That's why I stress the importance of sterilizing your tools, doing it on relatively dry days with no rain nor moisture in the air, no wind to spread contaminants around.  I haven't killed any tree with it so far.

lebmung

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Re: Bark inversion tutorial
« Reply #15 on: May 14, 2019, 05:51:01 AM »
It would be nice if someone did and experiment. PT seedling rootstock, inverted bark, old PT interstock and whatever seedling you are trying to flower.

Laaz

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Re: Bark inversion tutorial
« Reply #16 on: May 14, 2019, 07:27:10 AM »
Joe why did you make a gap in the bark & not use the entire piece?

Laaz

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Re: Bark inversion tutorial
« Reply #17 on: May 14, 2019, 07:30:00 AM »

Sylvain

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Re: Bark inversion tutorial
« Reply #18 on: May 14, 2019, 08:27:26 AM »
It is said somewhere that it is retractation.

For the people (like me) who cannot stand facebook, I made a pdf:
http://pafranceparamoteur.free.fr/datas/perso/Agrumes/Invers%20bark%20graft.pdf

Laaz

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Re: Bark inversion tutorial
« Reply #19 on: May 14, 2019, 10:01:33 AM »
OK, thanks Sylvain.

JoeReal

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Re: Bark inversion tutorial
« Reply #20 on: May 14, 2019, 10:26:39 AM »
Joe why did you make a gap in the bark & not use the entire piece?

The gap wasn't intentional. I have to do the tutorial pics, so I did it longer than necessary and the air was so dry that the ring of bark shrank a little, and that's why the gap. Normally it won't have the gap.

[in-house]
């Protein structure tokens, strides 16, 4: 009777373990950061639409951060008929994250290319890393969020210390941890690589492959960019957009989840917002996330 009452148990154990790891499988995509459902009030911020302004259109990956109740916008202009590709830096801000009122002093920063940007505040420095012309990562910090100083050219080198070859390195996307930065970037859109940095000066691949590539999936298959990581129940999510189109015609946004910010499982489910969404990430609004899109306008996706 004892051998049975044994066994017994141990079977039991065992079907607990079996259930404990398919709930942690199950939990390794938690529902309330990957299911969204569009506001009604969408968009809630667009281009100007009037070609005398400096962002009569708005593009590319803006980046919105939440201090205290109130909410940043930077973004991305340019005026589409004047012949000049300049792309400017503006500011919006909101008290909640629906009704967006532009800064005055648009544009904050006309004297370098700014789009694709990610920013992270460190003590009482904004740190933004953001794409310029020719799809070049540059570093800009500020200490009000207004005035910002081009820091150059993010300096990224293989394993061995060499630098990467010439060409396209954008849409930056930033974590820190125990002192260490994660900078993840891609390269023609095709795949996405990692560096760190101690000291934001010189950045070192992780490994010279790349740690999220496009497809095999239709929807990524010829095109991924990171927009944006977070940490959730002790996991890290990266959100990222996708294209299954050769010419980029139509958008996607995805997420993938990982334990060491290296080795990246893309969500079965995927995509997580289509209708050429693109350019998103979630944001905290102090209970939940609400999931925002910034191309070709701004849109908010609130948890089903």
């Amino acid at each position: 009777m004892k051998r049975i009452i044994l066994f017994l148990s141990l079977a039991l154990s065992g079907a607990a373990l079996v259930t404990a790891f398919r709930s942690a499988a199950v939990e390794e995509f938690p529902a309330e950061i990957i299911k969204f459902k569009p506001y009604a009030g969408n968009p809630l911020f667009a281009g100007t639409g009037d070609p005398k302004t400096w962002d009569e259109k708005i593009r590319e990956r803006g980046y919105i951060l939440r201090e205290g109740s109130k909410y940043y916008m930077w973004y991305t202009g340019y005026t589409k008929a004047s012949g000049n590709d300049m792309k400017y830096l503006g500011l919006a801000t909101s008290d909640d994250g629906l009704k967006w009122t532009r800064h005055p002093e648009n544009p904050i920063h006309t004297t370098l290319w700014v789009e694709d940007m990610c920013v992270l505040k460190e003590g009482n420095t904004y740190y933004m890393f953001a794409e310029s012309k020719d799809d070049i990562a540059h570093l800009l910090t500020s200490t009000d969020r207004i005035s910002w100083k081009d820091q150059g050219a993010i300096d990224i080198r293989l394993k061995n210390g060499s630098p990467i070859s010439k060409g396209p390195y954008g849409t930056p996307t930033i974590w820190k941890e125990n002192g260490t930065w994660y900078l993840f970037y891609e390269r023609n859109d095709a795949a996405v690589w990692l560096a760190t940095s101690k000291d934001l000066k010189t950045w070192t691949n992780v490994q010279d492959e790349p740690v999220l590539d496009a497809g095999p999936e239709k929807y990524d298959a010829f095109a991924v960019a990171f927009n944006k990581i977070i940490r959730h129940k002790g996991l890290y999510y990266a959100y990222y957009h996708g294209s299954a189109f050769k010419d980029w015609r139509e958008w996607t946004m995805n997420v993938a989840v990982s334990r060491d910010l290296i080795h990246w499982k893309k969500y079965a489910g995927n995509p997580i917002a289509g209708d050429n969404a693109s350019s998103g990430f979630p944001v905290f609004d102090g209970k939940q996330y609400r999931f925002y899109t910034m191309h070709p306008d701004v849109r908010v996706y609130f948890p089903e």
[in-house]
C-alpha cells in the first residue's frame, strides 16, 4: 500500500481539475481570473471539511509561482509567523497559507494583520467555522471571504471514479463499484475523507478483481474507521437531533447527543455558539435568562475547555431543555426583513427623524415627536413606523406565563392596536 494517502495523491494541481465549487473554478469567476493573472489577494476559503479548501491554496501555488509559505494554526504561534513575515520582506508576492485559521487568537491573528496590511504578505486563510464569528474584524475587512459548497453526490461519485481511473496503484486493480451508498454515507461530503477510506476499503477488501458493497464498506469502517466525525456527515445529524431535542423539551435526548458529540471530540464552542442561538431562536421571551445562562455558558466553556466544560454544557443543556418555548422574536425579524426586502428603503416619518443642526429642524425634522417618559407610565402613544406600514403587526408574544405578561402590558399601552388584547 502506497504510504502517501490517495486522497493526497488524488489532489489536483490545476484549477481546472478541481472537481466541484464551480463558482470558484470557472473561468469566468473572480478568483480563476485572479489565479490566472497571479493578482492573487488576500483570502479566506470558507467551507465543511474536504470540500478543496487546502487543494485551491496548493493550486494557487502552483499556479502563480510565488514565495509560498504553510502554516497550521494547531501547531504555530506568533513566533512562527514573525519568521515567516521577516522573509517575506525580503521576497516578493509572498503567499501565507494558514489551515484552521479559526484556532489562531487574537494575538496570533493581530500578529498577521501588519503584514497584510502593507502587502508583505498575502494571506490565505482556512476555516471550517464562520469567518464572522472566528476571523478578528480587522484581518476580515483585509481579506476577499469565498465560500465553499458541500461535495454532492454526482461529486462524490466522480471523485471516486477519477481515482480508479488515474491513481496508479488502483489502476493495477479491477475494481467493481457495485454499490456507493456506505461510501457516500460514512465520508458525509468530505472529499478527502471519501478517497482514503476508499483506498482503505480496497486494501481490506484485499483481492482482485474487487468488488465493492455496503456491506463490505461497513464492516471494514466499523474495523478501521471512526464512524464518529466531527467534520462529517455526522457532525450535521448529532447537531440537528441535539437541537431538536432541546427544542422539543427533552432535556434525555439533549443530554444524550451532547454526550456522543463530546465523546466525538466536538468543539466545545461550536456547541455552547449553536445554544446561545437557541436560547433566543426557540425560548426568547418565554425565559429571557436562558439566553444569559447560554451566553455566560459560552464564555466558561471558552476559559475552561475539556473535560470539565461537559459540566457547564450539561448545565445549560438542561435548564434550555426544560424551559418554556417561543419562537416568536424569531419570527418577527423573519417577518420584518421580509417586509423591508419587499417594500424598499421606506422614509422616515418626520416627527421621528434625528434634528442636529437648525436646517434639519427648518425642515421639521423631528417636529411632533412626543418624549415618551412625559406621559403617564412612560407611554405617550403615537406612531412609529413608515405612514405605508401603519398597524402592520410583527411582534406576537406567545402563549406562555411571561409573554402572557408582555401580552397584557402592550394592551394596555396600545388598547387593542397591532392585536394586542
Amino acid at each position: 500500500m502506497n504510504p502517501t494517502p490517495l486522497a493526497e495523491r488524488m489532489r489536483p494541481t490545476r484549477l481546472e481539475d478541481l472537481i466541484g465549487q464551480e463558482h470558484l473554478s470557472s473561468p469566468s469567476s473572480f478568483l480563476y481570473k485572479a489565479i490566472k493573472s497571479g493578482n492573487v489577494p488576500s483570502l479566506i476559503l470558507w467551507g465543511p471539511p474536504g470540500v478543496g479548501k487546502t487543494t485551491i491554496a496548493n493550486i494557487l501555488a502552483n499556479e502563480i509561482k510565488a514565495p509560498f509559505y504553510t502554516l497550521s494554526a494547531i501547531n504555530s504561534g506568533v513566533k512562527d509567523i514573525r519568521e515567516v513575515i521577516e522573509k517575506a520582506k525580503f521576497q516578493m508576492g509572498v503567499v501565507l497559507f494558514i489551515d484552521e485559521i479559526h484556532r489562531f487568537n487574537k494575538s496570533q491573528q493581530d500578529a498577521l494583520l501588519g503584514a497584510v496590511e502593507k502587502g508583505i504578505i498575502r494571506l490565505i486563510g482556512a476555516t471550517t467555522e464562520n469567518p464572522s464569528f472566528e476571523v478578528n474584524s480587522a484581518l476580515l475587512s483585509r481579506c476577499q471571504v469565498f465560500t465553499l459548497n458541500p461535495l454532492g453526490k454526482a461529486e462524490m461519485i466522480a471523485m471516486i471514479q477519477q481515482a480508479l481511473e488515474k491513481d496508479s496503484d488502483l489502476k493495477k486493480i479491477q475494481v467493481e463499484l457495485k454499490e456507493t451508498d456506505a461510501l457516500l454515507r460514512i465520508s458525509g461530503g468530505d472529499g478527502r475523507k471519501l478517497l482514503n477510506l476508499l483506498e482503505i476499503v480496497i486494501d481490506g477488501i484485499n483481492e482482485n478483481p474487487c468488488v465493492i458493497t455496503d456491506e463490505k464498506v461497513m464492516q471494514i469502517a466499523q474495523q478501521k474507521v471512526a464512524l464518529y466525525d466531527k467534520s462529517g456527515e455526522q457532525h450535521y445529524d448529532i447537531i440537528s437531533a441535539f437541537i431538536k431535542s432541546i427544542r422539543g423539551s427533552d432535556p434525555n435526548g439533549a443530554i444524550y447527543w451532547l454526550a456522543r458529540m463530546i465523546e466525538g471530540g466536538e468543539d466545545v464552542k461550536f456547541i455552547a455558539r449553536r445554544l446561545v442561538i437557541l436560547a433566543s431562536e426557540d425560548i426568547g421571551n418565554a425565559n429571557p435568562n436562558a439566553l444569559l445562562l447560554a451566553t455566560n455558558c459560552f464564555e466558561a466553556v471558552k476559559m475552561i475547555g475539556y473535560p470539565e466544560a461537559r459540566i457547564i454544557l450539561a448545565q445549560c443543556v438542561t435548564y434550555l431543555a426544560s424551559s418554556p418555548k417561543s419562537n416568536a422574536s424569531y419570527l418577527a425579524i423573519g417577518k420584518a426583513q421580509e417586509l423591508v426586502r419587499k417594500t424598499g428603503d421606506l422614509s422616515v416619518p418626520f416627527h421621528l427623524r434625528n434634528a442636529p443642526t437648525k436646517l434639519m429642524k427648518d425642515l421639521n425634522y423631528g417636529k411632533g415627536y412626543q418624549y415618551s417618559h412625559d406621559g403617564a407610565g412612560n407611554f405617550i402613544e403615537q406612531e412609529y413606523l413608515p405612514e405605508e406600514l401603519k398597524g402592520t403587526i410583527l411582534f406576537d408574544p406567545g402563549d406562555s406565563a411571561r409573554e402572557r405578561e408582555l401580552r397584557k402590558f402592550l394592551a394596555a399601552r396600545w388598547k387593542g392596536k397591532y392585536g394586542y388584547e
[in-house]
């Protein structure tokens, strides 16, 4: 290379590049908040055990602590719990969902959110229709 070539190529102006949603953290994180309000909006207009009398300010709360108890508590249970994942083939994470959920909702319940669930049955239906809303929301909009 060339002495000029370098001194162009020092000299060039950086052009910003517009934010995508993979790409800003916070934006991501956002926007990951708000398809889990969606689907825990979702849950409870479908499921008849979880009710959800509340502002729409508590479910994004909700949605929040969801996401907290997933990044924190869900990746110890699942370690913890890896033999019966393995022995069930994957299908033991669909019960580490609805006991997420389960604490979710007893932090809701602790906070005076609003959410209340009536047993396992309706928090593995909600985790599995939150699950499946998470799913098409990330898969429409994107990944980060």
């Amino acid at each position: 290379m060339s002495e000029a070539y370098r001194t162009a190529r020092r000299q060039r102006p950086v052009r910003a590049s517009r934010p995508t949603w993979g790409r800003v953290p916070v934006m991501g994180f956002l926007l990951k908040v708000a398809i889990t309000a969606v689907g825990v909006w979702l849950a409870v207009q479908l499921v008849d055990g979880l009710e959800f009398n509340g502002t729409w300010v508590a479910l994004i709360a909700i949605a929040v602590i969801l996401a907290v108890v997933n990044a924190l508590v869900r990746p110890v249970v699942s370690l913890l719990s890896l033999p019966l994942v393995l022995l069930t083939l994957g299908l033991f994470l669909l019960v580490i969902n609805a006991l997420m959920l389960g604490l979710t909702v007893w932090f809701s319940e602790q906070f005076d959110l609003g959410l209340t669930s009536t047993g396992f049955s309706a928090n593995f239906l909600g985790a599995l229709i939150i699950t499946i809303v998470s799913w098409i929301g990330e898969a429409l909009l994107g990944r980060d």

Laaz

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Re: Bark inversion tutorial
« Reply #21 on: May 14, 2019, 10:31:17 AM »
OK, thanks.

Millet

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Re: Bark inversion tutorial
« Reply #22 on: May 14, 2019, 06:07:08 PM »
Joe excellent tutorial.  It looks easier to do for beginners  than many types of grafts.  Tell me, what is Benny doing these days?
« Last Edit: May 14, 2019, 09:32:43 PM by Millet »

brian

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Re: Bark inversion tutorial
« Reply #23 on: May 14, 2019, 09:07:22 PM »
This is really neat.  I have a few calomondins I was planning on getting rid of, I think I will try this on one of them.  I have never successfully grafted anything, but I try occasionally.

And thank you, Sylvain, for posting a PDF.  I would never have been able to access it otherwise as I have no facebook account.

Millet

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Re: Bark inversion tutorial
« Reply #24 on: May 14, 2019, 09:40:20 PM »
Joe, I take it that the bark inversion technique is used mostly on seedling trees.  I guess it could also be used on grafted trees to keep them shorter.  I have a Red Clementine seedling with a trunk diameter of approximately 1/4 inch.  Can the bark inversion be done on a trunk that small?  I thinking of doing the inversion to reduce the time of flowering.